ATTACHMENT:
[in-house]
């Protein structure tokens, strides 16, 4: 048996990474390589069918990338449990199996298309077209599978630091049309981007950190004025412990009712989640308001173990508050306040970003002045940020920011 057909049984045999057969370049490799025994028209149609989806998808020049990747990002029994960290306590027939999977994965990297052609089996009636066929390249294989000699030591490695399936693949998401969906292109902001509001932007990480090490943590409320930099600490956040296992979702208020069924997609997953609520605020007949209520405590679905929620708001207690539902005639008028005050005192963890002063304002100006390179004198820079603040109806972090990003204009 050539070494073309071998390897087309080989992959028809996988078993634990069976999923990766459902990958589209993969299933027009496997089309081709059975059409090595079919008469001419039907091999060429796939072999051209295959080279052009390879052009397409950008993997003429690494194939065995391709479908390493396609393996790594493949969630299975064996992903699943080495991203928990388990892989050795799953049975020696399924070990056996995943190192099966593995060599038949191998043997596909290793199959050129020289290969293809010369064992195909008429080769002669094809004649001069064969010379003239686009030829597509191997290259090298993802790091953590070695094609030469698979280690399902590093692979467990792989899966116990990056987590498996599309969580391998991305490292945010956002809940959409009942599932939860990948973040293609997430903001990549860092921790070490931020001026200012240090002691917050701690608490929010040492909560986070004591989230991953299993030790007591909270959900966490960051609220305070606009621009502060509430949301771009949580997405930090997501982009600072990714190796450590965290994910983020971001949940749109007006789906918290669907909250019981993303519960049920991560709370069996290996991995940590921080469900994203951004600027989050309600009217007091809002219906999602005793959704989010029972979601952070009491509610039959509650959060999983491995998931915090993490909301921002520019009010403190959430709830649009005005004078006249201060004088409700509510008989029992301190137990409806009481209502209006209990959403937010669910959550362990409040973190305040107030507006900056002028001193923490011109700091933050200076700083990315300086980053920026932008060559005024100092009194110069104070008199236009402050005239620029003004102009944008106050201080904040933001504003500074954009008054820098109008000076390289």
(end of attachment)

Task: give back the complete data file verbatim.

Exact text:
[in-house]
């Protein structure tokens, strides 16, 4: 048996990474390589069918990338449990199996298309077209599978630091049309981007950190004025412990009712989640308001173990508050306040970003002045940020920011 057909049984045999057969370049490799025994028209149609989806998808020049990747990002029994960290306590027939999977994965990297052609089996009636066929390249294989000699030591490695399936693949998401969906292109902001509001932007990480090490943590409320930099600490956040296992979702208020069924997609997953609520605020007949209520405590679905929620708001207690539902005639008028005050005192963890002063304002100006390179004198820079603040109806972090990003204009 050539070494073309071998390897087309080989992959028809996988078993634990069976999923990766459902990958589209993969299933027009496997089309081709059975059409090595079919008469001419039907091999060429796939072999051209295959080279052009390879052009397409950008993997003429690494194939065995391709479908390493396609393996790594493949969630299975064996992903699943080495991203928990388990892989050795799953049975020696399924070990056996995943190192099966593995060599038949191998043997596909290793199959050129020289290969293809010369064992195909008429080769002669094809004649001069064969010379003239686009030829597509191997290259090298993802790091953590070695094609030469698979280690399902590093692979467990792989899966116990990056987590498996599309969580391998991305490292945010956002809940959409009942599932939860990948973040293609997430903001990549860092921790070490931020001026200012240090002691917050701690608490929010040492909560986070004591989230991953299993030790007591909270959900966490960051609220305070606009621009502060509430949301771009949580997405930090997501982009600072990714190796450590965290994910983020971001949940749109007006789906918290669907909250019981993303519960049920991560709370069996290996991995940590921080469900994203951004600027989050309600009217007091809002219906999602005793959704989010029972979601952070009491509610039959509650959060999983491995998931915090993490909301921002520019009010403190959430709830649009005005004078006249201060004088409700509510008989029992301190137990409806009481209502209006209990959403937010669910959550362990409040973190305040107030507006900056002028001193923490011109700091933050200076700083990315300086980053920026932008060559005024100092009194110069104070008199236009402050005239620029003004102009944008106050201080904040933001504003500074954009008054820098109008000076390289």